SQL UNIQUE Constraint

 

SQL UNIQUE Constraint


Summary: in this tutorial, you will learn how to enforce the uniqueness of values in a column or a set of columns using SQL UNIQUE constraint.

What is SQL UNIQUE constraint?

Sometimes, you want to make sure that the values in a column or a set of columns are not duplicate. For example, duplicate emails in the employee's table are not acceptable.

Since the email column is not part of the primary key, the only way to prevent duplicate values in the email column is to use a UNIQUE constraint.

By definition, an SQL UNIQUE constraint defines a rule that prevents duplicate values stored in specific columns that do not participate in a primary key.

UNIQUE vs. PRIMARY KEY constraints

You can have at most one PRIMARY KEY constraint whereas you can have multiple UNIQUE constraints in a table. In case you have multiple UNIQUE constraints in a table, all UNIQUE constraints must have a different set of columns.

Different from the PRIMARY KEY constraint, the UNIQUE constraint allows NULL values. It depends on the RDBMS to consider NULL values are unique or not.

For example, MySQL treats the NULL values as distinct values, therefore, you can store multiple NULL values in the columns that participated in the UNIQUE constraint. However, it is not the case for Microsoft SQL Server or Oracle Database.

The following table illustrates the differences between UNIQUE constraint and PRIMARY KEY constraint:

Not Allowed

PRIMARY KEY constraintUNIQUE constraint
The number of constraintsOneMany
NULL valuesDo not allowAllow

Creating UNIQUE constraints

Typically, you create a UNIQUE constraint when creating the table. The following CREATE TABLE statement defines the user's table with the username column is unique.

CREATE TABLE users ( user_id INT AUTO_INCREMENT PRIMARY KEY, username VARCHAR(255) NOT NULL UNIQUE, password VARCHAR(255) NOT NULL );

To create a UNIQUE constraint for a column, you need to add the UNIQUE keyword in the column definition. In this case, we created the UNIQUE constraint as the column constraint.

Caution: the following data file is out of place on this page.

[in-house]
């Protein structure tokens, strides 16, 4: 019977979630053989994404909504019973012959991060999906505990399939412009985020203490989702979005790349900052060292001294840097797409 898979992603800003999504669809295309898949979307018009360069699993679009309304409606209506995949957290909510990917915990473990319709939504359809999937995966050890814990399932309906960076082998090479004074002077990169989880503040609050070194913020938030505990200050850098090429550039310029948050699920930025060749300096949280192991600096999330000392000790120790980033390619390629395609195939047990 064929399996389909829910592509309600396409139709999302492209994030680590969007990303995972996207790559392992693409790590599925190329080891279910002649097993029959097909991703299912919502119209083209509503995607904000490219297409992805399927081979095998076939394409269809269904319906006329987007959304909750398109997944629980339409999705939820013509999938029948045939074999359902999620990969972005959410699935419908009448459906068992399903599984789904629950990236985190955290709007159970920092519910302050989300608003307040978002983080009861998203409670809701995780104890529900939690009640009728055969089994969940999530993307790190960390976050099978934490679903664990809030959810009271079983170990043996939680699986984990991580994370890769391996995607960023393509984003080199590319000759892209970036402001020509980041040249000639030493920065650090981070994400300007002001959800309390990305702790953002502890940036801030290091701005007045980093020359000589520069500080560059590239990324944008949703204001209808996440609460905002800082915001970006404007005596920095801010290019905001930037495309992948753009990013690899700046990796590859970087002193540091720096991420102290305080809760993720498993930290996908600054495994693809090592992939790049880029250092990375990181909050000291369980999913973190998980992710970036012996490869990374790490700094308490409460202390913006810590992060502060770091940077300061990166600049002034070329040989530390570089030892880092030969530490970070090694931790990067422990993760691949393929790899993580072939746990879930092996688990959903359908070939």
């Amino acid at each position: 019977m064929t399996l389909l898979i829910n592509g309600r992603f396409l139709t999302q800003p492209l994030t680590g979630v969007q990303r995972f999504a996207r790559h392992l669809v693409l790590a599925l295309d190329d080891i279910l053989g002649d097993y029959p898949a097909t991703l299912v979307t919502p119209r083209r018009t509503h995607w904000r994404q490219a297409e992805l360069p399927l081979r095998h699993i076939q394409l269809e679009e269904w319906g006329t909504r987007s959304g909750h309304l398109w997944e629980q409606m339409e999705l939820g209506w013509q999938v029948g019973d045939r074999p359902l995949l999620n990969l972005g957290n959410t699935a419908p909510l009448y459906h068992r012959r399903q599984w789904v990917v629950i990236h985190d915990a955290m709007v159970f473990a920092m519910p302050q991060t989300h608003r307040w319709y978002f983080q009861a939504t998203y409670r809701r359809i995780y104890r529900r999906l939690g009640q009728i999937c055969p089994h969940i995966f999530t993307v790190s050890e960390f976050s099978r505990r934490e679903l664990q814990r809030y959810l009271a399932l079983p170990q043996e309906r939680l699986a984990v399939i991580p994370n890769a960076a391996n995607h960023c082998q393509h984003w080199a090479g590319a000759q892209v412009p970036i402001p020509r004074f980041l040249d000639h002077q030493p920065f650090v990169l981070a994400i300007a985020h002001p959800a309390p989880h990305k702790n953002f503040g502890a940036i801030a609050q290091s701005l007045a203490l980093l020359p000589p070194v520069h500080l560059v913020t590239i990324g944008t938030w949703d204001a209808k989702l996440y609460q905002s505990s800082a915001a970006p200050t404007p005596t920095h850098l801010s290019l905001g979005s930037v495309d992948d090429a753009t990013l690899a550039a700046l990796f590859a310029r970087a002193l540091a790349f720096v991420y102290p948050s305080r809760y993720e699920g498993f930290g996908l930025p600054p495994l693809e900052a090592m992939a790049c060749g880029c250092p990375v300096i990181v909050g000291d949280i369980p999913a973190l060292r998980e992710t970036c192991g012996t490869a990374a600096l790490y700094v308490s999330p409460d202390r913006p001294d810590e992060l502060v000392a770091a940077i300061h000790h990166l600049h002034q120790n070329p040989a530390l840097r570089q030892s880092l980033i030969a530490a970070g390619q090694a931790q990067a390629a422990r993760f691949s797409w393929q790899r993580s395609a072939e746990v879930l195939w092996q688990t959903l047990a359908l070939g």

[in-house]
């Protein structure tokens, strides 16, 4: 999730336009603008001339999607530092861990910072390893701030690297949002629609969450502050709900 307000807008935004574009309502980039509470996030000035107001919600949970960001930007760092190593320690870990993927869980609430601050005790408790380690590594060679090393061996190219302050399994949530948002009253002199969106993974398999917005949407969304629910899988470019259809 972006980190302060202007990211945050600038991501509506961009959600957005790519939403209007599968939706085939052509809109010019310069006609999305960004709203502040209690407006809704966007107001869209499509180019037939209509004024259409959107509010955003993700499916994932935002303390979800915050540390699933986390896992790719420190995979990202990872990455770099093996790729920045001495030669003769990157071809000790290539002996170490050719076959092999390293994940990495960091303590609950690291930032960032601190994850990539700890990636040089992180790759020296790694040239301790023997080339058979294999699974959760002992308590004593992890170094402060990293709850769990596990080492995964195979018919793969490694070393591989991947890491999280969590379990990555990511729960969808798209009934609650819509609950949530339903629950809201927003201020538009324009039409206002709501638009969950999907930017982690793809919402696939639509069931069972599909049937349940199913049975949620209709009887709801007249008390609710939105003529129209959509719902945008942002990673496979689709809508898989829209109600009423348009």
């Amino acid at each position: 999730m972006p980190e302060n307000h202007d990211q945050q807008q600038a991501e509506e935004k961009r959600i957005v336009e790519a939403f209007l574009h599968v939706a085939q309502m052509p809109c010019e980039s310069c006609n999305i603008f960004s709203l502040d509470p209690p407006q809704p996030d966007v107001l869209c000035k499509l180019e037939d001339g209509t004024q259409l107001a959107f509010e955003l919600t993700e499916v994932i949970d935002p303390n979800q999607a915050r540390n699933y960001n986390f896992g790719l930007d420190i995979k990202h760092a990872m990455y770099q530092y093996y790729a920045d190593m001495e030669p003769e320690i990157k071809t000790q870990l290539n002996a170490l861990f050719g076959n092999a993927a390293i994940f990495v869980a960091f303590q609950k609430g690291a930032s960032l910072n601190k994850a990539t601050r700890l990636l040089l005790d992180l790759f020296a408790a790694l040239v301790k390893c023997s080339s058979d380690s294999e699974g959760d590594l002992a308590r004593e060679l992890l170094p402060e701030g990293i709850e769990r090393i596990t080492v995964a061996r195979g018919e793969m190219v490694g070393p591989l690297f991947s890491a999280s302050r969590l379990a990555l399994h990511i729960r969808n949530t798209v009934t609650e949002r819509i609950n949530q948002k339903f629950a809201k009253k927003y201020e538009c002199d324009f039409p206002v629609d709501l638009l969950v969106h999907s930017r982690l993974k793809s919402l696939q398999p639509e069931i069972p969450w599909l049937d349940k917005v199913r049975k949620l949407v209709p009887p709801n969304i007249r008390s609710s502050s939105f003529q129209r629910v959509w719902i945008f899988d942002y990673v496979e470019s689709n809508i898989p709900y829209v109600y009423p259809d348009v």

If you insert or update the value that is the same as the one which already exists in the username column, the RDBMS will reject the change and return an error.

The following statement is equivalent to the above statement with the UNIQUE constraint created using the table constraint syntax.

CREATE TABLE users ( user_id INT AUTO_INCREMENT PRIMARY KEY, username VARCHAR(255) NOT NULL, password VARCHAR(255) NOT NULL, CONSTRAINT uc_username UNIQUE (username) );

In this case, you put the CONSTRAINT clause at the end of the CREATE TABLE statement.

Adding UNIQUE constraints to an existing table

In case the table already exists, you can add a UNIQUE constraint for columns with the prerequisite that the column or the combination of columns that participates in the UNIQUE constraint must contain unique values.

Suppose the user's table was created without the UNIQUE constraint defined for the username column. To add the UNIQUE constraint to the username column, you use the ALTER TABLE statement as follows:

ALTER TABLE users ADD CONSTRAINT uc_username UNIQUE(username);

If you want to add a new column and create a UNIQUE constraint for it, you use the following form of the ALTER TABLE statement.

ALTER TABLE users ADD new_column data_type UNIQUE;

For example, the following statement adds the email column with the UNIQUE constraint to the user table.

ALTER TABLE users ADD email VARCHAR(255) UNIQUE;

Removing UNIQUE constraint

To remove a UNIQUE constraint, you use the ALTER TABLE statement as follows:

ALTER TABLE table_name DROP CONSTRAINT unique_constraint_name;

For example, to remove the uc_username unique constraint in the user's table, you use the following statement.

ALTER TABLE users DROP CONSTRAINT uc_username;

In this tutorial, you have learned about the UNIQUE constraint and how to apply it to enforce the uniqueness of values in a column or a set of columns.

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